UX/UI, branding

For my Interaction Design course at Northeastern University, I designed and prototyped a web application.


I conducted 4 remote, moderated user interviews to better understand people who cook at home. Specifically, I had the following objectives:

  • Understand user habits in / perceptions to cooking
  • Understand user scenarios for using recipes
  • Understand user perceptions to digital tools
  • Identify user needs around recipes

After interviewing with home cooks across age groups and living situations, my major takeaways were that cooking is...

  • ingredient-driven - Home cooks typically decide what to cook right before a meal, and therefore aim to use ingredients that they currently have. When deciding on a recipe to use, ingredients take precedence over the directions. When sharing a recipe, people always share at least the general ingredients but not always the steps.
  • image-driven - Food not only is gustatory and olfactory, but also visual. When a home cook sees a photo of food, they may be curious or inspired to also cook it. They may pursue the recipe or look for similar recipes. Photos stimulate recipe sharing and provide inspiration.
  • flexible - Home cooks, especially experienced ones, understand that cooking is flexible. Cooking often involves improvisation and modifications to recipes. Ingredients can be swapped and measurements don't have to be exact. Actually, more experienced cooks are less likely to even follow recipes, and fall back on tried-and-true dishes from memory. They may use recipes just as guidelines or as lists of general or necessary ingredients to make a dish.
  • fulfilling - People find that cooking is an essential basic skill, but also that a successfully home-cooked meal is a personal accomplishment. People can also be proud enough to share photos to friends and family.

And unfortunately, cooking is also...

  • time and effort - While home cooks may find cooking cost-effective, social, fun, and a source of pride, on busy days they may consider ordering takeout or going out to eat instead. Eating out instead of cooking is also considered a reward. There's time and effort associated with deciding what to cook. People find that cooking requires a bit of coordination, which can be frustrating. For example, they can be deterred if they don't have certain ingredients.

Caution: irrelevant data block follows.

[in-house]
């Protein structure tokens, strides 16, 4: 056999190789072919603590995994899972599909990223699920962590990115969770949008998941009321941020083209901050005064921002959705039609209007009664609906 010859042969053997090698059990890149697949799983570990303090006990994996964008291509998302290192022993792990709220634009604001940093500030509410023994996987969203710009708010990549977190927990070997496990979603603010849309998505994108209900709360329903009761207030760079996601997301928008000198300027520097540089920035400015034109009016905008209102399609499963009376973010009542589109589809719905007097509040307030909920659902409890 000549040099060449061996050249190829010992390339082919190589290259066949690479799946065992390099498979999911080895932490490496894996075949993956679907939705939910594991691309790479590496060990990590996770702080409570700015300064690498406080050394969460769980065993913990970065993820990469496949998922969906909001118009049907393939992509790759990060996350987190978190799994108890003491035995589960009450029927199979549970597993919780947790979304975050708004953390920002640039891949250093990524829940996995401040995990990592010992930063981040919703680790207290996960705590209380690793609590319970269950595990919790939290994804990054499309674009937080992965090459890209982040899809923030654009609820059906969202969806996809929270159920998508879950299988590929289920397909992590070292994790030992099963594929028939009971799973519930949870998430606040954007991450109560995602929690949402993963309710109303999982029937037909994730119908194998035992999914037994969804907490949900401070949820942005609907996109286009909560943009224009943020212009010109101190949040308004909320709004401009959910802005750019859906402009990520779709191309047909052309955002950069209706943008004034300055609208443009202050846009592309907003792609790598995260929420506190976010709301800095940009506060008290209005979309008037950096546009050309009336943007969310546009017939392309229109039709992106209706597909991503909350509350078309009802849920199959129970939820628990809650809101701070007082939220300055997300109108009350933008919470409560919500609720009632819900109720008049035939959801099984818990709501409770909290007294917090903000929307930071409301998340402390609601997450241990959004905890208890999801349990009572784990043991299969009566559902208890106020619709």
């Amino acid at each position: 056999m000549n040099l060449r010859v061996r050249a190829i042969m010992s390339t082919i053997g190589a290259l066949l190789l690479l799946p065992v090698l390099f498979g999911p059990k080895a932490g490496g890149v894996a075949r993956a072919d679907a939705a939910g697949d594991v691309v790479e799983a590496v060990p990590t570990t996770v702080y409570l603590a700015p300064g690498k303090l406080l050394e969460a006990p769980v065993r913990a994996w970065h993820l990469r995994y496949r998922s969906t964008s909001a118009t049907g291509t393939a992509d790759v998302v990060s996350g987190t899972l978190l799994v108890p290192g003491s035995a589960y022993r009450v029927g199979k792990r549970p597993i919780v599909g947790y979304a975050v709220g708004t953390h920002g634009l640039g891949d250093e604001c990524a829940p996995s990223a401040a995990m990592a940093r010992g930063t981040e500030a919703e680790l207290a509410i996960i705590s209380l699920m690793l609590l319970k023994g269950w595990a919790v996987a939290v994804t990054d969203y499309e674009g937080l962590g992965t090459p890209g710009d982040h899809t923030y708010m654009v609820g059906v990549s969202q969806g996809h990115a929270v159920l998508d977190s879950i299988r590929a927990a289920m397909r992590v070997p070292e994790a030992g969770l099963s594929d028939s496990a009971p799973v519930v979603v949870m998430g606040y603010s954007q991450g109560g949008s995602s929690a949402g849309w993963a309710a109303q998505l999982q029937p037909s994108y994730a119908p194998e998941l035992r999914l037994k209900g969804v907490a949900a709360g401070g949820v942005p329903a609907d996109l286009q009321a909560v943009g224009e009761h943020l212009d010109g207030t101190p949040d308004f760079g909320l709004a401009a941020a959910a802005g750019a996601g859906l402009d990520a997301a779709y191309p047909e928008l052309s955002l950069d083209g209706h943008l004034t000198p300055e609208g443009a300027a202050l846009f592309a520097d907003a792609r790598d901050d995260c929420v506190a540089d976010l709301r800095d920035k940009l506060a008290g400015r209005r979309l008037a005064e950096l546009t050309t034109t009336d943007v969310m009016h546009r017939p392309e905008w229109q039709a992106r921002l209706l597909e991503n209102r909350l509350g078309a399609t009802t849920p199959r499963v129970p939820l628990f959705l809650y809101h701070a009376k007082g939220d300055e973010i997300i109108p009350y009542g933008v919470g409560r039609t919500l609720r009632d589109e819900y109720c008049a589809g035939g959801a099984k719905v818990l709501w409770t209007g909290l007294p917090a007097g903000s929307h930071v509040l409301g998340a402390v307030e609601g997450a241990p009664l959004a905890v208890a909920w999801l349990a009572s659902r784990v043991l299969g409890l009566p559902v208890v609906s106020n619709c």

Define + Ideate

Discovering a user need for a quicker and easier way to determine what to cook, I wrote an elevator pitch to guide my project moving forward.

Piecemeal is a platform for home cooks to record, discover, and share recipes.
Piecemeal provides encouragement to beginner home cooks by being flexible, inspiring, and social.

Classmates helped me create UI sketches given the elevator pitch during a brainstorm activity.


I created low- to high-fidelity wireframes, through rounds of critique and iteration.

Low-fidelity wireframes using Balsamiq.

Mid-fidelity wireframes using Figma.

Final Prototype

I created my final high-fidelity, clickable prototype.


Although I was already familiar with the design thinking process, this was the first time I actually applied it end-to-end on an individual software design project. I struggled with, but ultimately learned the most in, the Prototype stage. I gained more experience in UI and identity design and gained self-taught technical skills in Figma.

I specifically struggled with coming up with original UI and tried many, many different designs. The rounds of peer critique greatly helped me when I was experimenting. Ultimately, I ended up creating a Material-inspired design. (I was familiar with Material Design having led a Material Design translation project at a former UX internship.) I'll always appreciate existing robust design systems and those who specialize in UI design!